That’s where La Bloga readers come in. Tom and AAN put together an informational flyer here.
This is an opportunity to mix with Cuban writers and, not incidentally, make landfall on the island while los hermanos Castro are still in charge. After reading the flyer, direct your questions to Tom at tlmolinero AT or 520-325-3344.

Tom Miller has written about Latin America and the Southwest for over thirty years. His adventure books include The Panama Hat Trail about South America, On the Border, an account of travels along the U.S.-Mexico frontier, Trading With the Enemy about Cuba travels, and about the Southwest, Revenge of the Saguaro. He's edited compilations, How I Learned English, Travelers’ Tales Cuba, and Writing on the Edge: A Borderlands Reader. He has led educational tours through Cuba for the National Geographic Society and others, is a member of the Thornton Wilder Society and Cervantes Society of America and a major contributor to the Encyclopedia Latina.

La Noche Cubana - San Antonio
benefit for Bihl Haus Arts
Thurs., April 11, 6-9pm

The Cubans are coming! The Cubans are coming . . . to Bihl Haus Arts! So, get ready to 'go Cuban' with us at ICONS, a powerful exhibit of paintings and multiples by Cuban artist Adrian Rumbaut.

Preview Adrian's one-person show at La Noche Cubana, on Thursday, April 11, 6-9 pm.  This celebration of all things Cuban—art, music, dance, food, drink, culture—features musical guests Trio Tresero from Austin, world-famous mojitos and Cuban-inspired delicacies, a silent auction of Cuban-themed items, and more! Dress is Caribbean casual, 50s Havana, or come as Marilyn Monroe and/or Ché Guevara (why? see artwork below).

ICONS opens with a free public reception on Saturday, April 13, 5:30-8:30pm. Music by George Prado and David Gonzalez, with a special 7pm performance by Jose de Leon who will sing 5 boleros written by Cuban composers. Pool-side salsa dancing from 7:30–8:30 pm. The evening includes Sangria and Cuban botanas. The exhibit continues through May 25.

About the Exhibit: The artworks in ICONS form two bodies of work. The first, Contraparte/Counterpart, explores “visual duality” through the super-imposition of the symbolic images and iconic paired portraits of Marilyn Monroe and Ché Guevara, two of the most recognized and commercialized faces of the 20th century. In this work, Adrian fuses the pictorial with the graphic by combining painting and fabric design. In each pair of paintings, the reverse image of the alternate is embedded on the canvas.
In the second, Diagramas Pictóricos/Pictorial Diagrams, the artist questions the rules of pictorial traditions such as composition and equilibrium. In them, iconic portraits of Marilyn, Ché, Marx, Mickey Mouse, etc., have been cut up and recombined to create new faces, multiplied images that mimic reality itself.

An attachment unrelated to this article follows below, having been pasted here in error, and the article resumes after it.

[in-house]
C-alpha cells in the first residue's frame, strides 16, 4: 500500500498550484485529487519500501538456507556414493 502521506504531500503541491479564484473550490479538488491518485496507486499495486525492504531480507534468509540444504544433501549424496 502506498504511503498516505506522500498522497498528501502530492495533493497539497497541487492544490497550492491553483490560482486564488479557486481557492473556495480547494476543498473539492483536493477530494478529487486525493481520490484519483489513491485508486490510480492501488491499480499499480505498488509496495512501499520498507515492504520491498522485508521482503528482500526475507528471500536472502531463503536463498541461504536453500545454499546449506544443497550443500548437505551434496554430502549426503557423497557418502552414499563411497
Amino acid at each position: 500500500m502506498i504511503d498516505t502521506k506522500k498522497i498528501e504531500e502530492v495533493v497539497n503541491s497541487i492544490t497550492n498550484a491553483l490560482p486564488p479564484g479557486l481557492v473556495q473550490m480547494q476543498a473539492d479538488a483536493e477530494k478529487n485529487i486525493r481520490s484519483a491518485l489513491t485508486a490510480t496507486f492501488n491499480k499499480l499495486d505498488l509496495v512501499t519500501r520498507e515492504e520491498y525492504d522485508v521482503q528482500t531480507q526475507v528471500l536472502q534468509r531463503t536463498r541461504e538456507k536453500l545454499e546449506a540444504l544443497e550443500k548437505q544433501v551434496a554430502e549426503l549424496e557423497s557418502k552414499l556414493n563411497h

Adrian Rumbaut will visit San Antonio during April and May. Adrian’s work was recently featured in the 11th Havana Biennial and in Cuban Art Space (NYC). His work is found among collections in Cuba, the U.S., Germany, Canada, Spain, United Kingdom and Portugal, among other countries, and he is the recipient of several notable prizes and awards. In recognition of Adrian’s artistic achievements and value to Cuba, the government recently provided a home for his family in a new development on the outskirts of Cienfuegos. The development consists of small but durable apartments made completely out of white PVC.

"Tickets, available here
or by calling 210.383.9723, are $75 advance ($90 at door). (100% of the proceeds benefit Bihl Haus Arts, a non-profit community art gallery; a portion of the ticket price is tax deductible). More info here."

There. I've done my Bloga best and worst to promote more of my subspecies invasion of La Isla. On the positive side, perhaps it will improve relations between neighboring peoples, help end an insane blockade to peaceful understanding. If you go, leave the Polimitas alone, even the shells of ones that supposedly died naturally. Cuban children and the spirit of Che will thank you.

Segundo Sábado - San Antonio, Tex.
featuring Artists Benjamin and Anna Varela in
Saturday, April 13, 2013
6:00pm – 9:00pm

                               Married couple Benjamin and Anna Varela join together in their exhibit "Nopalitos, Tostones, Y Cafe" in Gallista's Main Gallery. Opening reception will feature poetry performances in celebration of National Poetry month, hosted by Grand Slam Champions Anthony the Poet and Amanda Flores. Special guest folk musicians "La Chichada" and DJ Roach will add to the celebration. Artist's studios will be open, and Yolanda's cafe will be open.

Benjamin is currently an Adjunct Professor at South Texas College in McAllen, Texas. He received his M.F.A. From the University of Texas Pan American. Anna is currently an Art Teacher at Pharr-San Juan-Alamo-North High School. She received her M.F.A from UT Pan American.

Keystone XL Pipeline Update

Despite its incredible ramifications on North America's environment and economy, the U.S. State Dept. has schedule only one public comment hearing on this pipeline.

y más polymitas
It will be held April 18th in Grand Island, Nebraska (2.5 hours west of Omaha.) Nebraskan community leaders whose farms and ranches are threatened by Keystone are asking for help mobilizing supporters to come to this important hearing and stand with them. Please come join a BBQ (April 17th), rally (April 18) and more to make your voice heard at the hearing.
Go here for details. P.S.: Fracking is bad for Polymitas and other livings things.

Es todo, hoy,

No comments: